CGC Stock: Is The Biggest Marijuana Stock A Buy As Top Rivals Merge?

Canadian pot producer Canopy Growth (CGC) faces greater competition from a potential merger between Aphria (APHA) and Tilray (TLRY). Does that make CGC stock a buy right now?




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CGC stock out of a consolidation in early November, after President-elect Joe Biden won the U.S. presidential election and raised investors’ hopes of nationwide pot legalization. But the company continues to make aggressive cost cuts.

Biden himself has expressed support for federal decriminalization of marijuana. Vice President-elect Kamala Harris has sponsored the MORE Act, a measure that would pull cannabis from the list of controlled substances, decriminalize the substance on a federal level but leave laws up to the states.

The MORE Act passed the House in December. But it has little hope in the Senate.

Full legalization could allow big Canadian pot producers to storm southward into what would be the world’s biggest legal market after struggles at home. And it would enable Canopy to fully activate the cannabis infrastructure it has been assembling in the U.S. for nearly two years.

The GOP could still hold onto the Senate, where two runoff elections in January will determine the precise makeup of the chamber. Republican control would likely narrow the road to reform. And some analysts have said investors shouldn’t get their hopes up for a Canadian rush into the states.

‘When, Not If’ For…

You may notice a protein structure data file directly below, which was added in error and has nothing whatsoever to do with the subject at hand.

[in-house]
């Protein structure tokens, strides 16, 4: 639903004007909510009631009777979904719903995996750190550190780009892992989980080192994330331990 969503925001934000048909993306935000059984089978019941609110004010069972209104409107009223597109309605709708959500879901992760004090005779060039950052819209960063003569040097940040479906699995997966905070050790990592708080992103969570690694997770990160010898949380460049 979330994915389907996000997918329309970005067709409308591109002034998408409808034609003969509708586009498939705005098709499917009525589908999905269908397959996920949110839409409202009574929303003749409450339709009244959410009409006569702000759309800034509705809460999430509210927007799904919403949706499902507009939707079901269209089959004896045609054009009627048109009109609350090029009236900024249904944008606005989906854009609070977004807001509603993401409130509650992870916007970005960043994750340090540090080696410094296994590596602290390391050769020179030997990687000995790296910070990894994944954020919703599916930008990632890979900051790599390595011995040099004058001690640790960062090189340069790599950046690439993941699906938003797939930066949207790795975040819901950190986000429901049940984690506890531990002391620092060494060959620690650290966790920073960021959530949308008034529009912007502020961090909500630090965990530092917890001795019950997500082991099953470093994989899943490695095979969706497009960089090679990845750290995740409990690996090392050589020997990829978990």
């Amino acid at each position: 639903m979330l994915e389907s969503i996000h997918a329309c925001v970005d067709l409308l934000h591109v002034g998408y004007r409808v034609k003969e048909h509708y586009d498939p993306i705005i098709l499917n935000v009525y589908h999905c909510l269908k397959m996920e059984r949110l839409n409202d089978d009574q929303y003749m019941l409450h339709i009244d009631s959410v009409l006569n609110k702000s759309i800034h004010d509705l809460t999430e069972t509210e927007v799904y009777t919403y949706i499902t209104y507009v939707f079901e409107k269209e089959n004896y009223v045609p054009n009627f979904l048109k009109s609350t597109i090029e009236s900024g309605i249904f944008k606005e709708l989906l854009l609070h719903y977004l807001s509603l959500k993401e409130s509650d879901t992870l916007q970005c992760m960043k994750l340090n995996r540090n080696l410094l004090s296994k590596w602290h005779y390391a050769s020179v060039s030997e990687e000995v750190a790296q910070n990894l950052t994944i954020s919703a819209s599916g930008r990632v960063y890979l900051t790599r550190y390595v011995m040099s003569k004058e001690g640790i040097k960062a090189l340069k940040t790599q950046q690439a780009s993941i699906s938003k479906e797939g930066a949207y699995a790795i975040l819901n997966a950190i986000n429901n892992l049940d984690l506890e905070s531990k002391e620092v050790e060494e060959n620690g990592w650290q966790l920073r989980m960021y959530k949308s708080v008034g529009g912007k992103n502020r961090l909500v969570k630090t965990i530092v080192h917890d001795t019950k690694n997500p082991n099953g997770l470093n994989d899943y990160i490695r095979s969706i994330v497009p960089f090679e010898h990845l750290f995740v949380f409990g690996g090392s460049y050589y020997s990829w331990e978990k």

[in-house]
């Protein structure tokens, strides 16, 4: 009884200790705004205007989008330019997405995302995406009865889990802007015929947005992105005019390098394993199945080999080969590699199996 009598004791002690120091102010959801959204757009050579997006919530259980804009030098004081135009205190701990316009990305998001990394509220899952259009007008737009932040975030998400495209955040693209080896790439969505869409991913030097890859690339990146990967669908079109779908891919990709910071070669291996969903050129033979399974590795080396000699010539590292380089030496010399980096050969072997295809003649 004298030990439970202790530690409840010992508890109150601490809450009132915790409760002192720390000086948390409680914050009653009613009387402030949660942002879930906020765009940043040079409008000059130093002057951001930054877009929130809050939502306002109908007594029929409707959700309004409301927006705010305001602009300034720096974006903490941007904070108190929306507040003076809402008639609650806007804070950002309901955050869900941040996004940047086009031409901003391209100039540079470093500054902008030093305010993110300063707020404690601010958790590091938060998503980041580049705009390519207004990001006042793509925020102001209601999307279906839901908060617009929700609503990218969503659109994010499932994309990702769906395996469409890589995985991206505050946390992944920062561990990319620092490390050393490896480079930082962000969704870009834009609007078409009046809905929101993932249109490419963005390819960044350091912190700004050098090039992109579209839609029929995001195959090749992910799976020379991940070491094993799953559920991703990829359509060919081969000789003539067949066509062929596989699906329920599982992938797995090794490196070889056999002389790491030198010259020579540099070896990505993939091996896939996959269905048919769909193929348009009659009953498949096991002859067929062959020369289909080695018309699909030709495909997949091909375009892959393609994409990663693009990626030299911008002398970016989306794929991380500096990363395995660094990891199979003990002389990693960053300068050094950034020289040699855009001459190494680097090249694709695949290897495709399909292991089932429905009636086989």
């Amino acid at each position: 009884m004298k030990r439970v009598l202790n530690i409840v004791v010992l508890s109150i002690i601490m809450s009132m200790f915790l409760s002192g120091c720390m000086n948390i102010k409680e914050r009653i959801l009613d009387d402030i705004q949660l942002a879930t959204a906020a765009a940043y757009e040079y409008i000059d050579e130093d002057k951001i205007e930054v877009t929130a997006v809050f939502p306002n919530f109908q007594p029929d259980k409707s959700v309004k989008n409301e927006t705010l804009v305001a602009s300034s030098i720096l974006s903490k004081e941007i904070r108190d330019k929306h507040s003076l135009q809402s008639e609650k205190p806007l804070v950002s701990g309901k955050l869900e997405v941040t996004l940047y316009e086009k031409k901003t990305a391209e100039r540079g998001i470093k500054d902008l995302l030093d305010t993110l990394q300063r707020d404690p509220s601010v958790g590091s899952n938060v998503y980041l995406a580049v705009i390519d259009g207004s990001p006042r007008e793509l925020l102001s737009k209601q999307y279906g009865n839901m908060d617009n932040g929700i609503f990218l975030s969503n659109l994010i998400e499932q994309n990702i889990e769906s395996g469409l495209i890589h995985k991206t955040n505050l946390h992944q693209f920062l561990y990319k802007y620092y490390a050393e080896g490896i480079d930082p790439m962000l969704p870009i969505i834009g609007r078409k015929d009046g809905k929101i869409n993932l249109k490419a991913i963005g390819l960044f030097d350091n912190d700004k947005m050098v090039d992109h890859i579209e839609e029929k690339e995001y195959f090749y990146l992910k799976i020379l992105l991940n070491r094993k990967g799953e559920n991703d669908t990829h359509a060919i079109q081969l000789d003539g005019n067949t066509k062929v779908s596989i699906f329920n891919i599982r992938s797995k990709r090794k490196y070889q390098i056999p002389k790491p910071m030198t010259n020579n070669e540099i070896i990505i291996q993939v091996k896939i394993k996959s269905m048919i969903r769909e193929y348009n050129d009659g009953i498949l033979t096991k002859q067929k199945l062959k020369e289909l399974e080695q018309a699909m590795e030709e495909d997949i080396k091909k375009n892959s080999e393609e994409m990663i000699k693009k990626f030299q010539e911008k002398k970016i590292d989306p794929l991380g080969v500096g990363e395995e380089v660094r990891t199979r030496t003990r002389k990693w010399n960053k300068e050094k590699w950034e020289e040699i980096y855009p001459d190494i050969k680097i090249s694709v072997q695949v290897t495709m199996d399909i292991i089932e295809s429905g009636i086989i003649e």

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Canadian pot producer Canopy Growth (CGC) faces greater competition from a potential merger between Aphria (APHA) and Tilray (TLRY). Does that make CGC stock a buy right now?




X



CGC stock out of a consolidation in early November, after President-elect Joe Biden won the U.S. presidential election and raised investors’ hopes of nationwide pot legalization. But the company continues to make aggressive cost cuts.

Biden himself has expressed support for federal decriminalization of marijuana. Vice President-elect Kamala Harris has sponsored the MORE Act, a measure that would pull cannabis from the list of controlled substances, decriminalize the substance on a federal level but leave laws up to the states.

The MORE Act passed the House in December. But it has little hope in the Senate.

Full legalization could allow big Canadian pot producers to storm southward into what would be the world’s biggest legal market after struggles at home. And it would enable Canopy to fully activate the cannabis infrastructure it has been assembling in the U.S. for nearly two years.

The GOP could still hold onto the Senate, where two runoff elections in January will determine the precise makeup of the chamber. Republican control would likely narrow the road to reform. And some analysts have said investors shouldn’t get their hopes up for a Canadian rush into the states.

‘When, Not If’ For…

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